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Escape Velocity

"No Rules Whatsoever": An Interview With Lotic
Seb Wheeler , March 5th, 2015 12:13

Before he plays Corsica Studios tomorrow night alongside Jam City, Total Freedom and others, Lotic talks to Seb Wheeler about Heterocetera, his intimate new EP for Tri Angle, and laying waste to sexless mainstream club culture with the Janus collective

Photograph courtesy of Elias Johansson

When Lotic DJs, he makes graceful yet suggestive movements, guiding his body across the jagged, unpredictable contours of the club music he plays out. He leads the dance. He encourages his audience into a zone where mechanical noise pulsates with sexual energy.

The 25-year-old does it on record, too. Hit last year's Damsel In Distress mixtape and you'll be led into a searing darkness that's utterly seductive. And 2013's Fallout EP sounds like a fine silk negligee strewn across newly smashed glass.

This delicious combination of aggression and sensuality is formed from a definite, defiant sound palette, one that's influenced by Kingdom and the Fade To Mind camp, most notably Total Freedom, whose fierce, libidinal, pop-scorched style is a basic blueprint for what Lotic is doing right now. He also cites Venus X and her GHE20G0TH1K party and during a DJ set will play tracks by his peers, other artists who are intent on pulverising preconceived notions of dance music such as Arca, MikeQ, Nguzunguzu, Lexxi and Why Be.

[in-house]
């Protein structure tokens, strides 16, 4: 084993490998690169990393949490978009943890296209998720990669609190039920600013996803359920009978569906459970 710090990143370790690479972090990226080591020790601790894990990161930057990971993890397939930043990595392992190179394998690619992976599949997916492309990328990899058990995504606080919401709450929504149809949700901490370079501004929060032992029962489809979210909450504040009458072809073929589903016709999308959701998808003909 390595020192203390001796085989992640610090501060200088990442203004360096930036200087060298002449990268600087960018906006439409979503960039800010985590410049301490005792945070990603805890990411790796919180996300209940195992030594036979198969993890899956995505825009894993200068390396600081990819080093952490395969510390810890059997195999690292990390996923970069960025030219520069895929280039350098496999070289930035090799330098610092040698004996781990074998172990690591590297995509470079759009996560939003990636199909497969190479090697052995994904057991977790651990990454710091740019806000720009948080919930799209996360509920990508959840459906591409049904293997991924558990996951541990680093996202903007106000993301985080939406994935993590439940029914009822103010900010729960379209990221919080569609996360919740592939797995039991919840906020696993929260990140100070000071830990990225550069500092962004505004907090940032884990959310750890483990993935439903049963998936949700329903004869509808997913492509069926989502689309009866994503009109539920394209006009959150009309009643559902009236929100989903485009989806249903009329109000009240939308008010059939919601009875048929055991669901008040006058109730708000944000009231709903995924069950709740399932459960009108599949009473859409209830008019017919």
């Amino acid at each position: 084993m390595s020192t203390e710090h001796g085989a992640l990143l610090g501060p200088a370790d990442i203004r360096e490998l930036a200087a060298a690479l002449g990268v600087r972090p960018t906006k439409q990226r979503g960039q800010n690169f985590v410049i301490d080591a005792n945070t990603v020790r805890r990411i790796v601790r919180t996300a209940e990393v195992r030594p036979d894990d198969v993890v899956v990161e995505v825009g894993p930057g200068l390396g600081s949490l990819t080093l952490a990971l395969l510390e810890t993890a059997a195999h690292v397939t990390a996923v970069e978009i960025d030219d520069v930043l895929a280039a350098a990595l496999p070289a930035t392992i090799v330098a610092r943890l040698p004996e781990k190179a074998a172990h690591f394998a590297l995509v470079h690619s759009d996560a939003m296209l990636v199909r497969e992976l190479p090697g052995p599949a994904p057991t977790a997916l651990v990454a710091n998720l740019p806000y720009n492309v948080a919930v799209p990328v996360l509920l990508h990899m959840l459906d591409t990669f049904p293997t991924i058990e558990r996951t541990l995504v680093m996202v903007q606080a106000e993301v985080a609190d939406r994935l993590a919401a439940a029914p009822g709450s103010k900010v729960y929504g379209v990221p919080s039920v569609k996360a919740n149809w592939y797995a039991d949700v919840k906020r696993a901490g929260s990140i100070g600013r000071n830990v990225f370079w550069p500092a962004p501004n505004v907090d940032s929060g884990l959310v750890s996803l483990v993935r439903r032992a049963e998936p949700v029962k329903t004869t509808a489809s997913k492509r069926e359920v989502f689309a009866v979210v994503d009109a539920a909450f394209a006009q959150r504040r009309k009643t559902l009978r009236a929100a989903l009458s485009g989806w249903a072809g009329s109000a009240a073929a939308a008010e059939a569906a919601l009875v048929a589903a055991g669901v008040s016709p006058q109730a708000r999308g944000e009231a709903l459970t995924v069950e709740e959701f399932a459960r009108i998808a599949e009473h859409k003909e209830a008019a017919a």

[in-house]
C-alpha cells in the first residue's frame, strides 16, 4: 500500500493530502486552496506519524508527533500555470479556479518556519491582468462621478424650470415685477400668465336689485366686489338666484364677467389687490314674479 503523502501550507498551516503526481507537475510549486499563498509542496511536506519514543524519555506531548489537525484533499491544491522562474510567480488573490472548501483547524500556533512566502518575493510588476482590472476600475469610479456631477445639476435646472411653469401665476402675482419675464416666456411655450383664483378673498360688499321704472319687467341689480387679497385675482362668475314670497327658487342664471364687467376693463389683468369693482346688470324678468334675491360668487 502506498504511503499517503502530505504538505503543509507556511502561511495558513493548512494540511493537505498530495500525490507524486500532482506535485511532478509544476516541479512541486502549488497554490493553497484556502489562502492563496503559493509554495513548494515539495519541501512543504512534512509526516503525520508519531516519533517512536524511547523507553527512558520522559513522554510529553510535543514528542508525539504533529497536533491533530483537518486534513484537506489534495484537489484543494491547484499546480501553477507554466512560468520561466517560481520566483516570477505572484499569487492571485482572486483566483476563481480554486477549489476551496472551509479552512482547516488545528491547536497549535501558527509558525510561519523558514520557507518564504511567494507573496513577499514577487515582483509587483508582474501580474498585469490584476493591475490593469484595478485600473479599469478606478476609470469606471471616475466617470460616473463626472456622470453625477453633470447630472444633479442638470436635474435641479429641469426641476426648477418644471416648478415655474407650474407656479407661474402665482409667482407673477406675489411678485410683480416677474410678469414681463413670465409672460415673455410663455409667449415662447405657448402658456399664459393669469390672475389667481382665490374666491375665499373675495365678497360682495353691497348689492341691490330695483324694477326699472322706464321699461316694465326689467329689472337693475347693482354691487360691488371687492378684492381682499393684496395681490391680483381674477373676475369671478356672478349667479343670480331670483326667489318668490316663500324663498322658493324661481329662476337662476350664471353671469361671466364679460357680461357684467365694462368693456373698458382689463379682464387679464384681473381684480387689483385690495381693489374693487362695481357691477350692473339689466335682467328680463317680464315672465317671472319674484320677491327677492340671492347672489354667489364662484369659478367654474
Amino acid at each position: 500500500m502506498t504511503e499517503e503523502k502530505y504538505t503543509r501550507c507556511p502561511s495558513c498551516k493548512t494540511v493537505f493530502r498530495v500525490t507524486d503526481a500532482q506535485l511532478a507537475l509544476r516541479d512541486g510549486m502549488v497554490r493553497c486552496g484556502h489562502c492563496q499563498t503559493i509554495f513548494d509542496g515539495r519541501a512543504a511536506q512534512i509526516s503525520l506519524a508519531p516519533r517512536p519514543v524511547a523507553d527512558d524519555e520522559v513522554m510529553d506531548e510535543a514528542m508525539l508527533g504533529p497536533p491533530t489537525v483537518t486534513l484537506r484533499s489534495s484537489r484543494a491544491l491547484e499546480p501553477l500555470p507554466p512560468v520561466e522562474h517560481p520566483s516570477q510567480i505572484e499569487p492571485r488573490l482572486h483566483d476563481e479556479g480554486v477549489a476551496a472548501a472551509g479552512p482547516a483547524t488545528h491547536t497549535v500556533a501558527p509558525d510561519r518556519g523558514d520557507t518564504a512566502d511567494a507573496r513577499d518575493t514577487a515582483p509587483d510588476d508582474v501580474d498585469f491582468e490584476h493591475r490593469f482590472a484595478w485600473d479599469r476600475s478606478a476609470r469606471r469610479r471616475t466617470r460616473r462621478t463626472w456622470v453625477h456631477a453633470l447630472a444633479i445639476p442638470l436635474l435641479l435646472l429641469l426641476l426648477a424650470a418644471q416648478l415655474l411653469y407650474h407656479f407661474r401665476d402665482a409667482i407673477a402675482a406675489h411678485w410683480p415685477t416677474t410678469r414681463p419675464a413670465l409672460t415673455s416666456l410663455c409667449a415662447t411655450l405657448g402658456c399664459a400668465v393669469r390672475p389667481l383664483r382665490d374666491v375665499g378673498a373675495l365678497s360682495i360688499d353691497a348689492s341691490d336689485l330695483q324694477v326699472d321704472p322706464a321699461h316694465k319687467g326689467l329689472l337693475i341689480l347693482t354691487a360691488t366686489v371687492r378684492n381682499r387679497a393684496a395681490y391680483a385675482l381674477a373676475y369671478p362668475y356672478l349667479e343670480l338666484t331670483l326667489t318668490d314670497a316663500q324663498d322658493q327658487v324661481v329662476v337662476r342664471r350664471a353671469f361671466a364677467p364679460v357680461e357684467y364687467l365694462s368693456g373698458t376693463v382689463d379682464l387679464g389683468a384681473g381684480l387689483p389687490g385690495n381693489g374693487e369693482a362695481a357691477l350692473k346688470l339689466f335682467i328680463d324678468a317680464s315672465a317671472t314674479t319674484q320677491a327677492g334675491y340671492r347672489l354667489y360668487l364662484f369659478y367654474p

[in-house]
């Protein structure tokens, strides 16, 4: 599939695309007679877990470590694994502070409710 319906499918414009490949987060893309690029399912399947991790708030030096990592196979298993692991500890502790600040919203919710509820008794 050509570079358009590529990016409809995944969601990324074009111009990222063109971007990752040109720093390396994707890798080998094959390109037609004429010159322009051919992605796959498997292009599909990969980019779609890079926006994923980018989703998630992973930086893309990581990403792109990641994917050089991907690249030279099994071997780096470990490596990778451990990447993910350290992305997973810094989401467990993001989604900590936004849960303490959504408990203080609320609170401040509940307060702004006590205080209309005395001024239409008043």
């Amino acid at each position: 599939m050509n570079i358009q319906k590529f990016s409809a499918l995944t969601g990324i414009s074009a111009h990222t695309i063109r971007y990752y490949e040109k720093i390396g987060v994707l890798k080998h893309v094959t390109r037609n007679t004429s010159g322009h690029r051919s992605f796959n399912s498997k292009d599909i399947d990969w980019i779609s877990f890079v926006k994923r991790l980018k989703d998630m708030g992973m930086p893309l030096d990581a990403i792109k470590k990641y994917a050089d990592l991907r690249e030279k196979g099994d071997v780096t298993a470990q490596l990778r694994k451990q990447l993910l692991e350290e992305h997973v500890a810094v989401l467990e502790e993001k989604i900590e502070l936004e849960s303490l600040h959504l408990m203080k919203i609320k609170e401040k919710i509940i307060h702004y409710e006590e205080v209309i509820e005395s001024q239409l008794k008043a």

Originally from Houston, Texas, Lotic's been living in Berlin for the past few years, a city that's allowed him to focus on making music and DJ out regularly. It's there that he helped start Janus, a label/party/collective with an uncompromising attitude toward club music that also counts fellow expats/antagonists M.E.S.H. and KABLAM. The crew threw regular parties at Chesters in Kreuzberg, creating a space where they were free to play as they wished and which was instrumental in allowing Lotic to develop his intuitive, free-form DJ style. His equally no-rules Damsel mixtape was also Janus' first release and while the monthly club night no longer exists, the project continues to release music and has taken to hosting showcases at places like Berghain, Corsica Studios and Unsound festival.